You have taken steps to protect your estate long after you’re gone, or you are considering beginning the process of estate planning. No matter your situation, estate planning offers options for everybody. 

What about the intricacies of estate planning, like the taxes involved? Yes, even after you’ve passed, if your estate assets surpass a certain federal or state threshold, the federal or state government wants a piece of the pie.

So, how do estate and inheritance taxes differ? Well, one major difference lies within tax calculations. Estate taxes are determined by adding up the value of all property owned by the deceased on the day of their death.

Inheritance taxes are determined by calculating the value of an inherited asset (bequest). Unless the deceased estate owner stipulated in their estate plan that the estate would cover the taxes of the inherited item, the beneficiary would have to pick up the tab by way of the gift amount of otherwise.

What are the other differences between estate and inheritance taxes?

Estate taxes

Many states, including Colorado, do not carry an estate tax, and neither does the federal government. If your state does collect an estate tax, your estate must exceed the exception amount, say $1 million, for example, to incur taxes. So if your estate totaled $1.5 million, the $500,000 exceeding the $1 million exemption would fall subject to estate taxes by your selected state.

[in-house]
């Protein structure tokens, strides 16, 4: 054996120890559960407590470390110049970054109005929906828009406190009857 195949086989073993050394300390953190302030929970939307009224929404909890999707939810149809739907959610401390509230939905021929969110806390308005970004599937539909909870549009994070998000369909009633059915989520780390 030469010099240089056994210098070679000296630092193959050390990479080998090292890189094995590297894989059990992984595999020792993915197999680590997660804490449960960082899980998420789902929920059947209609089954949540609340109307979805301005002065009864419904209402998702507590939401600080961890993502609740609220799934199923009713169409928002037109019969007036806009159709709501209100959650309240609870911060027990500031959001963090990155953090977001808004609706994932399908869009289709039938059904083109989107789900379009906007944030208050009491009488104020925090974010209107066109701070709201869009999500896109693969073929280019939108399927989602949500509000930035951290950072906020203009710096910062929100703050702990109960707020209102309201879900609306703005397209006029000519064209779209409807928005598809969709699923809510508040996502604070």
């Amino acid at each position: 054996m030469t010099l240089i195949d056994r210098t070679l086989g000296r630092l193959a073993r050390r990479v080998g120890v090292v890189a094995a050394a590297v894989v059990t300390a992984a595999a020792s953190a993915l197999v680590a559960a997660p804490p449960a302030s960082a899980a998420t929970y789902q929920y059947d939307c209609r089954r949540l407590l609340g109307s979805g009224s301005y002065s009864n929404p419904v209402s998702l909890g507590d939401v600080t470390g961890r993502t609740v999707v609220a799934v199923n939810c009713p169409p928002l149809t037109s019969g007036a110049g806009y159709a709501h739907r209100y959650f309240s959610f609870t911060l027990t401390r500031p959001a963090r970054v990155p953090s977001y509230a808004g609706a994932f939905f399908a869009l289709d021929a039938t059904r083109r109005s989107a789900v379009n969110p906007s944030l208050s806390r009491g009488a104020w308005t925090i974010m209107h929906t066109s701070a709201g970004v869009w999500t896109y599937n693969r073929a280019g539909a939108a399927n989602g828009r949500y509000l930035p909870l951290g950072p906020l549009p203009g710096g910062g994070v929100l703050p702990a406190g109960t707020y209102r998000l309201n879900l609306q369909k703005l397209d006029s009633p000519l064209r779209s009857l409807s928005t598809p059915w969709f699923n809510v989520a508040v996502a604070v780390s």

Federal estate taxes work the same way. The current estate tax exemption sits at $11.58 million per individual and $23.16 million per couple. As an example, let’s say Bill passed away with an estate totaling $7 million. His estate would not have to pay estate taxes because it falls below the $11.58 million threshold. If his state’s estate tax threshold were anything less than $7 million, his estate would fall subject to taxes at the cited amount.

Inheritance taxes

Colorado does not collect an inheritance tax. On the other hand, if you live in Maryland, as of 2019, your state collected an estate and inheritance tax. For those that will have to pay inheritance taxes, consider that all states that collect this tax, exempt surviving spouses from having to pay. Four of the states that collect inheritance taxes – Iowa, Kentucky, Maryland and New Jersey – exempt children and grandchildren from having to pay bequest taxes as well.

Beneficiaries that are required to pay inheritance taxes, unless otherwise stipulated in the deceased owner’s estate, include siblings, nieces, nephews and friends.

As an example, your friend passed away and left you his vacation home, valued at $400,000. If the state inheritance is a modest 15%, you would owe $60,000 upon receipt of the home. As highlighted above, if the estate plan stipulated that the deceased person’s estate will cover the inheritance tax, you would not be liable for tax payments.

Conclusion

If you live in Colorado, you don’t need to worry about state estate of inheritance taxes but will need to aware of federal estate taxes if your estate exceeds the 11.58 million individual exemption or the $23.16 million couples exemption.